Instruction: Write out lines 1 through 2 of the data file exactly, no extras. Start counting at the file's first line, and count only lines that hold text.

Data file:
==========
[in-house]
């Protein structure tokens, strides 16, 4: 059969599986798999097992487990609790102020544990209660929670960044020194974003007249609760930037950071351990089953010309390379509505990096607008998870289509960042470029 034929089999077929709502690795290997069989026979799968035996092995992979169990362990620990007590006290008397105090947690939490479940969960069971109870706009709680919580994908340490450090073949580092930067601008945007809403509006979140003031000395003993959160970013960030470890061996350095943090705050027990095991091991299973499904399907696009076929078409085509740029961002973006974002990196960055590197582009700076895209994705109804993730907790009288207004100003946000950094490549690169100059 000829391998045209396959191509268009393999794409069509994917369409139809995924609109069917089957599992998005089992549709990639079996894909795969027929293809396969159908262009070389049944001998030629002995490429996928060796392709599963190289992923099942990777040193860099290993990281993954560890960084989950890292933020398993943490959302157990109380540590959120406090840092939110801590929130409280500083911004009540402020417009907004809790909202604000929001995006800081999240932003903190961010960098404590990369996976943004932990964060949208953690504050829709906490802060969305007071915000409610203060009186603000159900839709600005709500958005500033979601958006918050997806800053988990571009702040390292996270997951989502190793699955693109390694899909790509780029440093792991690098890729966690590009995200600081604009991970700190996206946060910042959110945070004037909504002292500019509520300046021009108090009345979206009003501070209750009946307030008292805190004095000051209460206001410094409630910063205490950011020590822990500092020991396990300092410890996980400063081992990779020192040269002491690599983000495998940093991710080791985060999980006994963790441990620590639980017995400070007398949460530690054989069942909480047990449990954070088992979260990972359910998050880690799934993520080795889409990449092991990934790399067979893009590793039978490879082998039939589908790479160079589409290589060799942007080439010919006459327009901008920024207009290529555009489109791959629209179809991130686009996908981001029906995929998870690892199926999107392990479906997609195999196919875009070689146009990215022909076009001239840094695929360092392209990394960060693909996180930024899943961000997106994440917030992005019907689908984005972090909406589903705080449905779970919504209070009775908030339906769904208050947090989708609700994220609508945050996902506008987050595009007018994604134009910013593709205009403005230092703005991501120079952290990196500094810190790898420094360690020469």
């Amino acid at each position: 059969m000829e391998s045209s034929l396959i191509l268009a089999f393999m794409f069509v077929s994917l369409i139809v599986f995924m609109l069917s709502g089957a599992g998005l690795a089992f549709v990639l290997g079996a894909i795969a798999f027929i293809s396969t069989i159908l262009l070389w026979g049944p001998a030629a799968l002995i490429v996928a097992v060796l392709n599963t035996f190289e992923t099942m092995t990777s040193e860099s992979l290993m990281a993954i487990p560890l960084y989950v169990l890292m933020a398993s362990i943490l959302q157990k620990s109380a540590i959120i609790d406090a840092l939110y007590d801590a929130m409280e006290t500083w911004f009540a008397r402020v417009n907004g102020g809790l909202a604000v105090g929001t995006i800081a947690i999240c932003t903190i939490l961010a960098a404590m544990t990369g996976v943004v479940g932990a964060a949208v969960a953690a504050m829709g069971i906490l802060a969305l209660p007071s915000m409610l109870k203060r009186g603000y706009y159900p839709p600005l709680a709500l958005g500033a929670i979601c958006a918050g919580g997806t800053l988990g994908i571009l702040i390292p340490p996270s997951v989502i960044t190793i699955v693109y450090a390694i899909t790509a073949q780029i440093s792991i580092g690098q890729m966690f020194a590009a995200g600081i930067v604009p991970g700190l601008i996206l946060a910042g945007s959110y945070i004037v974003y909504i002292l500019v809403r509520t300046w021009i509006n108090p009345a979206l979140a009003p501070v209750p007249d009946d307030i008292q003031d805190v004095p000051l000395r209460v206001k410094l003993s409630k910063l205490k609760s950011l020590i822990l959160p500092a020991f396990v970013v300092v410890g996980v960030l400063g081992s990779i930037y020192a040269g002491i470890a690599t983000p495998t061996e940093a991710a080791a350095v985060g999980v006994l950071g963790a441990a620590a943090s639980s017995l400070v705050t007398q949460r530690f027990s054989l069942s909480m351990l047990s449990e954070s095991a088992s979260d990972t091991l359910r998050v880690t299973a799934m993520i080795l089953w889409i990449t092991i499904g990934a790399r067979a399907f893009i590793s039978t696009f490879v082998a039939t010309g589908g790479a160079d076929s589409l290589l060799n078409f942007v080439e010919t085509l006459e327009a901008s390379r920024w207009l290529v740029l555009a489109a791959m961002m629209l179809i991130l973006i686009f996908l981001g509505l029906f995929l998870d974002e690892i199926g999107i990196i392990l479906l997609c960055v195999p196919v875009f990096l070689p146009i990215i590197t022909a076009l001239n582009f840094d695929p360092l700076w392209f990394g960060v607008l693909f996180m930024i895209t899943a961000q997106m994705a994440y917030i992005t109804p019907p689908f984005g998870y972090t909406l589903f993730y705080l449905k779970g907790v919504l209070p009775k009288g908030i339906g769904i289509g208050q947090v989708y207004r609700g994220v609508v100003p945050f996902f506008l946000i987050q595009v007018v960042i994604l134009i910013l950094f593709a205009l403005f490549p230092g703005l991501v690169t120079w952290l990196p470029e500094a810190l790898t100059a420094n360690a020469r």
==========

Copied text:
[in-house]
């Protein structure tokens, strides 16, 4: 059969599986798999097992487990609790102020544990209660929670960044020194974003007249609760930037950071351990089953010309390379509505990096607008998870289509960042470029 034929089999077929709502690795290997069989026979799968035996092995992979169990362990620990007590006290008397105090947690939490479940969960069971109870706009709680919580994908340490450090073949580092930067601008945007809403509006979140003031000395003993959160970013960030470890061996350095943090705050027990095991091991299973499904399907696009076929078409085509740029961002973006974002990196960055590197582009700076895209994705109804993730907790009288207004100003946000950094490549690169100059 000829391998045209396959191509268009393999794409069509994917369409139809995924609109069917089957599992998005089992549709990639079996894909795969027929293809396969159908262009070389049944001998030629002995490429996928060796392709599963190289992923099942990777040193860099290993990281993954560890960084989950890292933020398993943490959302157990109380540590959120406090840092939110801590929130409280500083911004009540402020417009907004809790909202604000929001995006800081999240932003903190961010960098404590990369996976943004932990964060949208953690504050829709906490802060969305007071915000409610203060009186603000159900839709600005709500958005500033979601958006918050997806800053988990571009702040390292996270997951989502190793699955693109390694899909790509780029440093792991690098890729966690590009995200600081604009991970700190996206946060910042959110945070004037909504002292500019509520300046021009108090009345979206009003501070209750009946307030008292805190004095000051209460206001410094409630910063205490950011020590822990500092020991396990300092410890996980400063081992990779020192040269002491690599983000495998940093991710080791985060999980006994963790441990620590639980017995400070007398949460530690054989069942909480047990449990954070088992979260990972359910998050880690799934993520080795889409990449092991990934790399067979893009590793039978490879082998039939589908790479160079589409290589060799942007080439010919006459327009901008920024207009290529555009489109791959629209179809991130686009996908981001029906995929998870690892199926999107392990479906997609195999196919875009070689146009990215022909076009001239840094695929360092392209990394960060693909996180930024899943961000997106994440917030992005019907689908984005972090909406589903705080449905779970919504209070009775908030339906769904208050947090989708609700994220609508945050996902506008987050595009007018994604134009910013593709205009403005230092703005991501120079952290990196500094810190790898420094360690020469």